Paradise is the feature-length directorial debut from Oscar-winning screenwriter Diablo Cody, whose scripting career started off with a bang thanks to her script for the quirky indie teen pregnancy dramedy Juno. The story devised by Cody revolves around 21-year old Lamb Mannerheim: a conservative Christian woman – from a small town in Montana – who suffers a crisis of faith after she survives a horrifying accident. Armed with a hefty amount of insurance payout cash, Lamb heads to Las Vegas in the hope that she will finally get to experience a more fulfilling side of life (read: hedonistic living).

Julianne Hough (Footloose) is headlining the film as Lamb, while her Rock of Ages costar Russell Brand plays a Vegas bartender – and Oscar-winner Octavia Spencer (Snowpiercer) portrays a lounge singer – the latter pair of which come together and take Hough’s naive protagonist under their wings. Rounding out the supporting cast are such people as Holly Hunter (Saving Grace) and Nick Offerman (Parks and Recreation).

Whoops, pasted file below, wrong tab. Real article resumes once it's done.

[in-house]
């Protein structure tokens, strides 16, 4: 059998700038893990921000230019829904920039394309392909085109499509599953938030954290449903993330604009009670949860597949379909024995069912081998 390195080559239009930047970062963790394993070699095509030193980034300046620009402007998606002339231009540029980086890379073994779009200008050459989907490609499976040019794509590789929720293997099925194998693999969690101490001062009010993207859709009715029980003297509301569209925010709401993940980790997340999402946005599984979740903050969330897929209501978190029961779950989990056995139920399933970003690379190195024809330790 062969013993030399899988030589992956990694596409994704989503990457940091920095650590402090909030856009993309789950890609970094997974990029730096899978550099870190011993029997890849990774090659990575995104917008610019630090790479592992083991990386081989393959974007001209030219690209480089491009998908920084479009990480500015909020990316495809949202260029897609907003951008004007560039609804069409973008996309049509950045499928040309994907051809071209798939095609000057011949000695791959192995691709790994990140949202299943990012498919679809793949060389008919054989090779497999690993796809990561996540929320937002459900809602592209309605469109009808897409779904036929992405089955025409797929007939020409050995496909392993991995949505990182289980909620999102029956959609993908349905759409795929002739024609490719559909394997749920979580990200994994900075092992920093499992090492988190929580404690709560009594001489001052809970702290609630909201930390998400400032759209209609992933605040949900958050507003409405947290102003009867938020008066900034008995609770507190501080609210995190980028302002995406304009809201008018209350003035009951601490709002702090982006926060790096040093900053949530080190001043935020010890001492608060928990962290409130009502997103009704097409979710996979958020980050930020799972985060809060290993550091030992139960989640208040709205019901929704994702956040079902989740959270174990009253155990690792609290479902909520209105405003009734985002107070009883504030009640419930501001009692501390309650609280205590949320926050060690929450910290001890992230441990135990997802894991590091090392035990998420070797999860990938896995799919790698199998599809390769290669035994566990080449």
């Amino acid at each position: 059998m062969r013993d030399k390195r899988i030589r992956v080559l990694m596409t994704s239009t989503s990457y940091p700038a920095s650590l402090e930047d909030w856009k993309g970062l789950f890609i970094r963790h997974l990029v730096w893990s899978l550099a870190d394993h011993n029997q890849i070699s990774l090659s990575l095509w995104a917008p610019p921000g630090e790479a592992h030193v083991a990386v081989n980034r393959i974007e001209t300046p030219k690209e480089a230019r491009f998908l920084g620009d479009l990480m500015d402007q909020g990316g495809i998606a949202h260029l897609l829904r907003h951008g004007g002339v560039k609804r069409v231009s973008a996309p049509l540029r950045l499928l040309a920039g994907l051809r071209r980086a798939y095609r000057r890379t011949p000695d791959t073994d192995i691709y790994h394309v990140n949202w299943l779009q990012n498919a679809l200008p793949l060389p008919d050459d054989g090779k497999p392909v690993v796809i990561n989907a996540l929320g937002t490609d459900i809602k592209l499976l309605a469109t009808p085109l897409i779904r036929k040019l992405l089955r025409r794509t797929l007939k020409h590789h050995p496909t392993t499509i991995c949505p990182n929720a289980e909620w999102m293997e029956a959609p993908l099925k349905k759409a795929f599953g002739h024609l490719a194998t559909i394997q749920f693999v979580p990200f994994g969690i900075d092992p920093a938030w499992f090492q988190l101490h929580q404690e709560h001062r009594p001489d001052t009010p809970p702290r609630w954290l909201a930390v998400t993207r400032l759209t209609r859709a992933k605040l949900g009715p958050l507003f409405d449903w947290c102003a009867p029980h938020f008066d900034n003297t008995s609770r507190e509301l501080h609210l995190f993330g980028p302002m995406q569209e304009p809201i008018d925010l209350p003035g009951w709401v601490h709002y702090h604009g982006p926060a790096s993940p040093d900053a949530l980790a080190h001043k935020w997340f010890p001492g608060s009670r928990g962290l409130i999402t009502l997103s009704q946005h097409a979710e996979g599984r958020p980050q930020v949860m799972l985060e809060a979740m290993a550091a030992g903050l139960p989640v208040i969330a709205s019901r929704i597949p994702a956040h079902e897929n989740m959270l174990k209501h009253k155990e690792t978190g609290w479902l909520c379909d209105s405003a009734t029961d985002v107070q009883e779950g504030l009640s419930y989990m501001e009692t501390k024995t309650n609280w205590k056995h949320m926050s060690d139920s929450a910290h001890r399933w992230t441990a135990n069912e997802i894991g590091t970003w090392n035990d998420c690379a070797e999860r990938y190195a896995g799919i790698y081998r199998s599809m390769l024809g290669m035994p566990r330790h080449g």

Cody is known for her pop culturally-informed and sardonic dialogue, in addition to her ability to combine dark comedy and satire in character-oriented stories – be they set against a fantastical backdrop (like in the horror film Jennifer’s Body) or the “real-world,” as portrayed in JunoYoung Adult, and the Cody-created cable TV series United States of Tara. Subtlety, however, isn’t exactly her strong suit – and the ham-fisted hipper-than-thou tone is the problem that stands out, as far as the Paradise trailer footage is concerned (in this writer’s humble opinion).

As is to be expected, Paradise looks like a director’s debut; visually-speaking, the footage doesn’t have all that strong a cinematic flavor. Likewise, the story offers a fresher spin on the self-discovery/coming of adult age narrative – by exploring those sub-genres from a young woman’s perspective – but it appears to recycle a number of plot beats and cliches from past films in a tedious fashion.

The three primary cast members (Hough, Brand and Spencer) seem to have decent chemistry – and bring an earnestness to the proceedings – but that might not be enough to save this movie from being anything more than a future rental option. Here is to hoping that Paradise turns out better than that, if only because this kind of project – personal content produced by a female storyteller – has a hard-enough time gaining traction at the box office, even with respectable word of mouth (see: The To-Do List, for a recent example).

Paradise will become available on Video on Demand starting August 8th, 2013, before it opens in a limited theatrical release beginning on October 18th later this year.